I can see clearly the pained expression on his face, with his furrowed brow and downturned mouth. It seems not to be caused by the pink Peugeot with eye-lashed headlights, that just seconds ago knocked him clear of his wheelchair, but the apparent distress of the driver as she rushes to him, her face distorted in horror.
‘I am so sorry! I didn’t see you. Are you ok?’
‘Don’t fret, my dear’, he says to her, ‘I’m absolutely fine. It’s not very well lit in here, and I’m afraid I’m not that visible in this thing’. He points to the wheelchair, lying at a peculiar angle, but with no evident damage. ‘Maybe some reflectors, or flashing lights, are in order!’
He untangles his legs from beneath him, and throws them down roughly. His trousers lie slack, outlining two skeletal legs and knobbly knees. The material is bunched up on the one leg, revealing a fading tartan sock, and a pale ankle. When he sees me striding over, my eyes on his limp lower limbs, he hurriedly pushes the leg down, a fleeting look of embarrassment on his face. He must think them unsightly.
He turns his attention back to the young lady, who is hovering, mouth agape, waiting for somebody to tell her what she can do to make things right.
‘No need to look so horrified; I’m perfectly fine. I needed to get out of that chair anyway and stretch my legs.’
Another poor joke, but at least he’s trying. It makes me chuckle, but his attempt to inject some humour into the situation looks to only have added to the young lady’s angst. He sees this, and lets out a silent sigh.
A cold, echoing honk reminds us all where we are. Another driver is trying to manoeuvre around us, but the Peugeot is blocking his way. Through the windscreen I can see him gesticulating, oblivious to our current situation. This new variable in the equation threatens to overwhelm the young lady, as she turns her head from the crippled man on the ground, to the incessant honker, and back again.
The man on the ground takes charge.
‘Young lady, I know you have somewhere to be, and I cannot tolerate that noise much longer, so please, just take off. Don’t worry about me. This gentleman will see me right.’
His gaze returns to me. He smiles, his eyes displaying absolute certainty in his words.
After a barrage of profuse apology, barely subdued by her palpable relief, the lady gets back in her car and drives away. The driver behind gives us an apologetic look as he rolls past the scene.
I approach the man on the ground, and upright his wheelchair. He reaches up his hand, and firmly grasps mine. I lift him carefully, thinking him frail, yet when within reach of the chair, he launches himself towards it, and effortlessly lowers into place.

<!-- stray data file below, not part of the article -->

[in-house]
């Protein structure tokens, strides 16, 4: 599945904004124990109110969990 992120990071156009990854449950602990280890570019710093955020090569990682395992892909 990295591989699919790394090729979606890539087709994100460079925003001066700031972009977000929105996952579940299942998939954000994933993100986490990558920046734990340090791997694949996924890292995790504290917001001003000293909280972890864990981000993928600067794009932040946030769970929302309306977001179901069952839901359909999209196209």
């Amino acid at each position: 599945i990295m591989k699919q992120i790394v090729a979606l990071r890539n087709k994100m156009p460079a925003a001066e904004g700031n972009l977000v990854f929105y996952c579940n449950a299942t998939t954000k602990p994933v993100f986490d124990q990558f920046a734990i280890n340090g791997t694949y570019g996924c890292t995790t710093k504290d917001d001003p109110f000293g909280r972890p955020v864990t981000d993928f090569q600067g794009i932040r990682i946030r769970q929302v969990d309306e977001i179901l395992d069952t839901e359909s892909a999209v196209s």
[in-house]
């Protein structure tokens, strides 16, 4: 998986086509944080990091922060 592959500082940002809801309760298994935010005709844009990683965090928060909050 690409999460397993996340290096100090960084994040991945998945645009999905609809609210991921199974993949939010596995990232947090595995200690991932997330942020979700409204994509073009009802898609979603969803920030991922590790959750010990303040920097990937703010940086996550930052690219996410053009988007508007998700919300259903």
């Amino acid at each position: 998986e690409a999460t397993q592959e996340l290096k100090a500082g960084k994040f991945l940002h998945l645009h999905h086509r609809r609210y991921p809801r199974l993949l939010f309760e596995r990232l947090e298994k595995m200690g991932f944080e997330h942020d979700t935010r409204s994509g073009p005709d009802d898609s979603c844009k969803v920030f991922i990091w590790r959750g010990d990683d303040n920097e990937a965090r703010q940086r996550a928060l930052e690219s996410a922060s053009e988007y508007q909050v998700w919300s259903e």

‘Thanks for that, sonny.’ he says, setting his short, salt and pepper hair back into place, with a comb that seems to have materialised from nowhere. He looks about 50, but his wiry frame appears much healthier sitting up than sprawled on the concrete.
‘You’re welcome.’ I’m curious about his knowing look. I can’t imagine why anybody wouldn’t help him in this situation, but the look he gave me seemed to suggest a deeper awareness. I wonder who he is.
‘Oh! How rude of me; my name is Angus Moss. It’s a pleasure to meet you. And what’s your name, sonny?’
Did he just read my mind?!
‘Erm, nice to meet you, Mr Moss. I’m Robert. Robert Robinson.’
‘Are you hurt at all? You hit the ground pretty hard.’
‘Just my pride, and a few bruises. I’ve been through much worse’, he winks at me. ‘I’m more concerned about that young lady. What a terrible driver! And what a hideous car! Eyelashes… It’s abominable.’
Ha. I like this guy.
‘I sense a great power in you, Robert. And I sense you have many questions, to which I have answers. How about we discuss it over some food? My treat.’ He sits back in his seat, his head held high, and fingers interlaced on his lap. He has an infectious smile, and kind eyes that never leave mine.
What does he mean, a great power? I feel something, but I don’t feel powerful. And how does he know I have all these questions? What if he is a mind reader? I’m not sure I want somebody sifting through my thoughts. But, my curiosity gets the better of me…
‘OK, I’m up for some food.’